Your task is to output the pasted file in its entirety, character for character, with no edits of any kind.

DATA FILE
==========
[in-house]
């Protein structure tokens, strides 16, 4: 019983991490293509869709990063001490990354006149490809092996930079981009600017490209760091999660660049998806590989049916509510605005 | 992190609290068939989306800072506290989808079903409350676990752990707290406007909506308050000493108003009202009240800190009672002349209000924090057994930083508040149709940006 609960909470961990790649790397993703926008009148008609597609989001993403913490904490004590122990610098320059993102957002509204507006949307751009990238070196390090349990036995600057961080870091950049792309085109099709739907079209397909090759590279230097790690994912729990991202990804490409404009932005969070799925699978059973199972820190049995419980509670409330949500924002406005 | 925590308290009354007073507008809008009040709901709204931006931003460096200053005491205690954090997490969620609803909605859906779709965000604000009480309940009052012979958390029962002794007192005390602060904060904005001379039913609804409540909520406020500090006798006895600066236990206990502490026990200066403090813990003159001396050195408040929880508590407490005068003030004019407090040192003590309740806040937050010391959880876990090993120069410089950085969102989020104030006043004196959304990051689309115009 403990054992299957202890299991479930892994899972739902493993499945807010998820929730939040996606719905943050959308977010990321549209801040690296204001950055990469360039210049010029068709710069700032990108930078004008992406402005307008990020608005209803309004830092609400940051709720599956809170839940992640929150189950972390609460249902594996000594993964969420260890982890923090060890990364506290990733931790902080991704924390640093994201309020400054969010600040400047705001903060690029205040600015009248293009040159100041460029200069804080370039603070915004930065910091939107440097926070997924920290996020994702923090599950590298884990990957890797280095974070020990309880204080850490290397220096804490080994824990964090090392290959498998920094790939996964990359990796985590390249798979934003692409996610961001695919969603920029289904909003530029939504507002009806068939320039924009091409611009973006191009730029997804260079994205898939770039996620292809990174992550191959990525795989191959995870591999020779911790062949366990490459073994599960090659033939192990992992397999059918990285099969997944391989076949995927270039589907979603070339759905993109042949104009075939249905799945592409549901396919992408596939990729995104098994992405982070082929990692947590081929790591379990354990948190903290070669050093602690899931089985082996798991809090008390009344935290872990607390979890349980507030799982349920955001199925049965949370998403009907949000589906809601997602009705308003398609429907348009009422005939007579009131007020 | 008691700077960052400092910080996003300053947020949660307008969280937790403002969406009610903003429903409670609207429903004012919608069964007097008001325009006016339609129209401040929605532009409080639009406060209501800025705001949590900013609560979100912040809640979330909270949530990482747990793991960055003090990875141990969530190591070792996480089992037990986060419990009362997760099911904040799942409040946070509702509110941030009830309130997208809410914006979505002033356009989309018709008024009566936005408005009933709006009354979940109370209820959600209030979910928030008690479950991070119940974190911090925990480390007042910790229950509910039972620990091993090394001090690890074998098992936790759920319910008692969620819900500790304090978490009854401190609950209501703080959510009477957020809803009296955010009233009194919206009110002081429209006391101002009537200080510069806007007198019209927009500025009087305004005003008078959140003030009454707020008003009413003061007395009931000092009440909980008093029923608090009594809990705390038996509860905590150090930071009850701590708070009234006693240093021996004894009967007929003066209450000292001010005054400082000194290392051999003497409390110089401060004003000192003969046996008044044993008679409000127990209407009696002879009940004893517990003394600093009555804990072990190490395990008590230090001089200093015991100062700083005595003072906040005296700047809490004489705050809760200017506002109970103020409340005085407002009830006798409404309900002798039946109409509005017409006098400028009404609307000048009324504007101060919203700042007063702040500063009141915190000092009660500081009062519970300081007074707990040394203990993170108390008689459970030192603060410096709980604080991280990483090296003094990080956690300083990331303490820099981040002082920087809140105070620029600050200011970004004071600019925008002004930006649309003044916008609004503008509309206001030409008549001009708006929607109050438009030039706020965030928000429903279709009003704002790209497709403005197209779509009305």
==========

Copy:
[in-house]
């Protein structure tokens, strides 16, 4: 019983991490293509869709990063001490990354006149490809092996930079981009600017490209760091999660660049998806590989049916509510605005 | 992190609290068939989306800072506290989808079903409350676990752990707290406007909506308050000493108003009202009240800190009672002349209000924090057994930083508040149709940006 609960909470961990790649790397993703926008009148008609597609989001993403913490904490004590122990610098320059993102957002509204507006949307751009990238070196390090349990036995600057961080870091950049792309085109099709739907079209397909090759590279230097790690994912729990991202990804490409404009932005969070799925699978059973199972820190049995419980509670409330949500924002406005 | 925590308290009354007073507008809008009040709901709204931006931003460096200053005491205690954090997490969620609803909605859906779709965000604000009480309940009052012979958390029962002794007192005390602060904060904005001379039913609804409540909520406020500090006798006895600066236990206990502490026990200066403090813990003159001396050195408040929880508590407490005068003030004019407090040192003590309740806040937050010391959880876990090993120069410089950085969102989020104030006043004196959304990051689309115009 403990054992299957202890299991479930892994899972739902493993499945807010998820929730939040996606719905943050959308977010990321549209801040690296204001950055990469360039210049010029068709710069700032990108930078004008992406402005307008990020608005209803309004830092609400940051709720599956809170839940992640929150189950972390609460249902594996000594993964969420260890982890923090060890990364506290990733931790902080991704924390640093994201309020400054969010600040400047705001903060690029205040600015009248293009040159100041460029200069804080370039603070915004930065910091939107440097926070997924920290996020994702923090599950590298884990990957890797280095974070020990309880204080850490290397220096804490080994824990964090090392290959498998920094790939996964990359990796985590390249798979934003692409996610961001695919969603920029289904909003530029939504507002009806068939320039924009091409611009973006191009730029997804260079994205898939770039996620292809990174992550191959990525795989191959995870591999020779911790062949366990490459073994599960090659033939192990992992397999059918990285099969997944391989076949995927270039589907979603070339759905993109042949104009075939249905799945592409549901396919992408596939990729995104098994992405982070082929990692947590081929790591379990354990948190903290070669050093602690899931089985082996798991809090008390009344935290872990607390979890349980507030799982349920955001199925049965949370998403009907949000589906809601997602009705308003398609429907348009009422005939007579009131007020 | 008691700077960052400092910080996003300053947020949660307008969280937790403002969406009610903003429903409670609207429903004012919608069964007097008001325009006016339609129209401040929605532009409080639009406060209501800025705001949590900013609560979100912040809640979330909270949530990482747990793991960055003090990875141990969530190591070792996480089992037990986060419990009362997760099911904040799942409040946070509702509110941030009830309130997208809410914006979505002033356009989309018709008024009566936005408005009933709006009354979940109370209820959600209030979910928030008690479950991070119940974190911090925990480390007042910790229950509910039972620990091993090394001090690890074998098992936790759920319910008692969620819900500790304090978490009854401190609950209501703080959510009477957020809803009296955010009233009194919206009110002081429209006391101002009537200080510069806007007198019209927009500025009087305004005003008078959140003030009454707020008003009413003061007395009931000092009440909980008093029923608090009594809990705390038996509860905590150090930071009850701590708070009234006693240093021996004894009967007929003066209450000292001010005054400082000194290392051999003497409390110089401060004003000192003969046996008044044993008679409000127990209407009696002879009940004893517990003394600093009555804990072990190490395990008590230090001089200093015991100062700083005595003072906040005296700047809490004489705050809760200017506002109970103020409340005085407002009830006798409404309900002798039946109409509005017409006098400028009404609307000048009324504007101060919203700042007063702040500063009141915190000092009660500081009062519970300081007074707990040394203990993170108390008689459970030192603060410096709980604080991280990483090296003094990080956690300083990331303490820099981040002082920087809140105070620029600050200011970004004071600019925008002004930006649309003044916008609004503008509309206001030409008549001009708006929607109050438009030039706020965030928000429903279709009003704002790209497709403005197209779509009305």